The Administration declares that it embraces the Housing First philosophy…and that there is an agenda to create more affordable housing. The scattered site model is quite “housing first-esque” and “supportive housing-ish”. So when I read that language or hear the negative murmurs, I wonder why we are not trying to convert scattered sites into supportive housing and why we are not looking at more creative ways to use this housing stock, landlord pool, workforce and programming in a more creative way- across the system. What are scattered site providers doing that is working? What is the perspective of families in scattered site units? Could the rolling stock model be utilized to minimize a family’s transitions? Should we increase the number of units to reduce the motel number? Should scats be considered “transitional housing”? Would program fees reduce costs and, if implemented correctly, support the families to transition out of homelessness? Could some programs specialize to meet the needs of distinct sub-populations that have barriers such as chronic health issues and disabilities, or criminal records? A group of scattered site providers met a while back to discuss some ideas. Here are the notes from that meeting.
Meanwhile, a few programs have begun to pilot putting two families in one scattered site unit and utilizing scattered site units as an incentive in congregate settings- as a transitional step. Both are practices are used in the Teen Living Program system which focus more on assessments and triaging. Both shelter staff and families have had positive experiences (and challenges) with this approach and subsequently, language was added into the scope of services to allow more programs to utilize this model. The scope language reads:
Utilization of Scattered Site Units:
DHCD will allow current scattered site apartments to be used as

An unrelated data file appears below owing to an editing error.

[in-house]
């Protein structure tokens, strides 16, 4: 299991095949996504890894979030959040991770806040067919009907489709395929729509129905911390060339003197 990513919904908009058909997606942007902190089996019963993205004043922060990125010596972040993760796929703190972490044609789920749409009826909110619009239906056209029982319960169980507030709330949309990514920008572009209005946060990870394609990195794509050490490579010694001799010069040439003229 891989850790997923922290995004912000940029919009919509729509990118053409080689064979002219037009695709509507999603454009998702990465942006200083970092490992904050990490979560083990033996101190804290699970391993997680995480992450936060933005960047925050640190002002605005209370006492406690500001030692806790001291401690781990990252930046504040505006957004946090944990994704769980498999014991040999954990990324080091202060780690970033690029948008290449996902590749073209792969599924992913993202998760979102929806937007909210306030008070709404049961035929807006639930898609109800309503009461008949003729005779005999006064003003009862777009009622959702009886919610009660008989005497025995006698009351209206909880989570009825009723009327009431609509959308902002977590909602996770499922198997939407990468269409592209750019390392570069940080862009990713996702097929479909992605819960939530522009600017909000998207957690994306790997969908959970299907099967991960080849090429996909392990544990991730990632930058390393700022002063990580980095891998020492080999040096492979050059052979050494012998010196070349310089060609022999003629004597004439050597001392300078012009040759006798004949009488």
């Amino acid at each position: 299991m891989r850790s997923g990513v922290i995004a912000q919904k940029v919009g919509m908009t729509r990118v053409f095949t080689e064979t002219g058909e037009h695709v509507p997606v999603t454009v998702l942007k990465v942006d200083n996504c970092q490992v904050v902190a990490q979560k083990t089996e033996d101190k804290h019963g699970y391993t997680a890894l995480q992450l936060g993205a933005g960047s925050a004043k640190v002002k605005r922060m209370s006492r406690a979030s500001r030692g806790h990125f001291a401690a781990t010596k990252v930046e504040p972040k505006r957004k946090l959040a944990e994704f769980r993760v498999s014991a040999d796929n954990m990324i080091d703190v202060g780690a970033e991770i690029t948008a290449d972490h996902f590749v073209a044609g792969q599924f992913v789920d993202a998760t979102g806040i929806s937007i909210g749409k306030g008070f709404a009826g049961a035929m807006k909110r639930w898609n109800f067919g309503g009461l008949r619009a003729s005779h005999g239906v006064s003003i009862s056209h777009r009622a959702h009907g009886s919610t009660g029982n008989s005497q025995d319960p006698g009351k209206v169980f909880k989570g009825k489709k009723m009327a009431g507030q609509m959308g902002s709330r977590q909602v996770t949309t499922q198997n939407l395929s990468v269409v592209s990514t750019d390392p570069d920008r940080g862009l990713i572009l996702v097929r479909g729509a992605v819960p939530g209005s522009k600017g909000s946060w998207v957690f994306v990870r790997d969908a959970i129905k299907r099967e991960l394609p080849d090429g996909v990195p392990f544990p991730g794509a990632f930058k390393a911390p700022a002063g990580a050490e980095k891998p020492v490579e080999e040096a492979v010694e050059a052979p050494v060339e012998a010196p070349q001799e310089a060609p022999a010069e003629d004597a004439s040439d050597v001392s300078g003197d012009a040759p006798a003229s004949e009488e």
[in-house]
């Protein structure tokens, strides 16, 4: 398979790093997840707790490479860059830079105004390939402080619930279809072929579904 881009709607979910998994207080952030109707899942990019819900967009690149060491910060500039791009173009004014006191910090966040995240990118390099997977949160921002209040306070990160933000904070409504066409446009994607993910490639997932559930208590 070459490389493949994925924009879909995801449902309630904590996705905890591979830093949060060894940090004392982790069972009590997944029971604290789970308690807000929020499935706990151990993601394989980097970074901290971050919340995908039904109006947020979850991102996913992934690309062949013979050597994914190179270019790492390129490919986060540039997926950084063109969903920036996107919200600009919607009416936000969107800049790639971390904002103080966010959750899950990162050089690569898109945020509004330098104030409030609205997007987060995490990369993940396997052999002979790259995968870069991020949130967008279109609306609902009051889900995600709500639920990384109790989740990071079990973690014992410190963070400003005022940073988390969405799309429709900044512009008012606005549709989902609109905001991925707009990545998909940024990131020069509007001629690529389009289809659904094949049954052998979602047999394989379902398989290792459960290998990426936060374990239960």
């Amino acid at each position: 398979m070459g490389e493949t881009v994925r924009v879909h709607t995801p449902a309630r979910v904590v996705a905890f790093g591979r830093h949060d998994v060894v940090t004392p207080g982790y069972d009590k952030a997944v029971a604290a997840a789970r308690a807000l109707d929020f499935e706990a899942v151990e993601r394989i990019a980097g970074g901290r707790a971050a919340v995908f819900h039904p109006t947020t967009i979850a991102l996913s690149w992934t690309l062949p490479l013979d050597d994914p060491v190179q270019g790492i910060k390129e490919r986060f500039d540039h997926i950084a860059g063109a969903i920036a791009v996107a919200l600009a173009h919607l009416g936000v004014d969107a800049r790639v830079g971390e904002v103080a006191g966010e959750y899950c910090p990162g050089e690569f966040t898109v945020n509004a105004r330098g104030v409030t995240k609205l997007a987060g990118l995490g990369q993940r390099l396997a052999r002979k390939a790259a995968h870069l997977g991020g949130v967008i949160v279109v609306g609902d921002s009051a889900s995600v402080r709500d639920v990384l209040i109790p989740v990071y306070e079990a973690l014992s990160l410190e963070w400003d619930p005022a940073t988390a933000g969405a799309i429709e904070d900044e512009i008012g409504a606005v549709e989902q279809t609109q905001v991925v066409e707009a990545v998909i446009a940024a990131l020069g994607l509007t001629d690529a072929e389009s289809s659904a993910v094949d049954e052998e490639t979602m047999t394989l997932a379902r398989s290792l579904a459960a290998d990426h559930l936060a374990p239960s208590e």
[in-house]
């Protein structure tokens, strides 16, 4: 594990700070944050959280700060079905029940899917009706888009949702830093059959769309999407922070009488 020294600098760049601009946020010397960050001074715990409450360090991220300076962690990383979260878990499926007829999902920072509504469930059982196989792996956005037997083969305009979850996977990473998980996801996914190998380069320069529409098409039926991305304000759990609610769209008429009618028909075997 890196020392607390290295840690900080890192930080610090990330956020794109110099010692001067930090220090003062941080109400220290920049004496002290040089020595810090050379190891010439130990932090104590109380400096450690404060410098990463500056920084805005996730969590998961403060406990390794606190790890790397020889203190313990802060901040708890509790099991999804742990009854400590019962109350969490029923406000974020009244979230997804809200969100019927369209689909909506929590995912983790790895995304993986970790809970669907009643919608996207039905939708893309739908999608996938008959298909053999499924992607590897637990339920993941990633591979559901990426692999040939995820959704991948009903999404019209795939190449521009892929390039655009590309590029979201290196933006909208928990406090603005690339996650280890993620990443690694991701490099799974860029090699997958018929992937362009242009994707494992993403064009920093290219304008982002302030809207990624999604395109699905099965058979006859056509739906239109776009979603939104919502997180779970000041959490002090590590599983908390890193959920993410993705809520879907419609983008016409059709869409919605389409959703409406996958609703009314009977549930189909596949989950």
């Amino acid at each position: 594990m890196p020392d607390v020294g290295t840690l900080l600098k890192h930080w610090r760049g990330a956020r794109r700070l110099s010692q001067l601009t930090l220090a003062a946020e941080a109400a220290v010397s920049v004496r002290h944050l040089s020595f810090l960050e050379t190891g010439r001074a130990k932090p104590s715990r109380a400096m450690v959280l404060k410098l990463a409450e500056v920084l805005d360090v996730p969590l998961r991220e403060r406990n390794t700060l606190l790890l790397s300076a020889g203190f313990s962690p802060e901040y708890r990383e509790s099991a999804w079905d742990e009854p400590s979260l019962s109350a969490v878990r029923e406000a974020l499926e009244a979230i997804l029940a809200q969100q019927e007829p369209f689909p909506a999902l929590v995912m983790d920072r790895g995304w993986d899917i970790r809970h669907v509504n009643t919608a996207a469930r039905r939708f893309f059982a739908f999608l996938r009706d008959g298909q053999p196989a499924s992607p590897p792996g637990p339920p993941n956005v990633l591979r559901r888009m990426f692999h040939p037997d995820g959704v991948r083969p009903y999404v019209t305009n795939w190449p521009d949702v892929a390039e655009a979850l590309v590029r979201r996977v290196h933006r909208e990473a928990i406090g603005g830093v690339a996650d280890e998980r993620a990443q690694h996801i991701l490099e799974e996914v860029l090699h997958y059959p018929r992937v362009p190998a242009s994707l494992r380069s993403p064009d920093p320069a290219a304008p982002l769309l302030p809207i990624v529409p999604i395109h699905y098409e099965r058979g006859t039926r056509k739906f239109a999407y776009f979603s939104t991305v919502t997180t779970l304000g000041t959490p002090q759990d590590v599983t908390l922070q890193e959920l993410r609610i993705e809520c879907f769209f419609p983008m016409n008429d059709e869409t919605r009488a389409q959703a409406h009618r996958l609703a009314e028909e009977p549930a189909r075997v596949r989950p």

shared-living scattered sites. This would involve placing more than
one family in an adequately sized apartment. DHCD will work with
current Contractors who are using this model to learn best practices
and plan to work with additional Contractors who are open to continuing
to pilot this model in FY 13.
We caution that shared-living scattered sites are not for every program and every family. There are risks and liabilities, but there are certainly benefits. It reduces overall systems costs; can be less isolating for the families; and it can support families to consider or test out shared living opportunities which may provide a path our of homelessness. We encourage shelter providers to read about the experiences and practices of Crossroads Family Shelter in East Boston and Emmaus Inc in Haverhill. The Center for Human Development also implemented a shared apartment model as they adapted to working with young parents at the start of FY12. Families in the program reported having a “house-mate” as a strength of the program. Here is a re-post of the write up regarding their experience of CHD adapting to working with young families.
Please continue to contact us with ideas regarding best practices and approaches around other specific issues, including scattered sites. And stay tuned for more!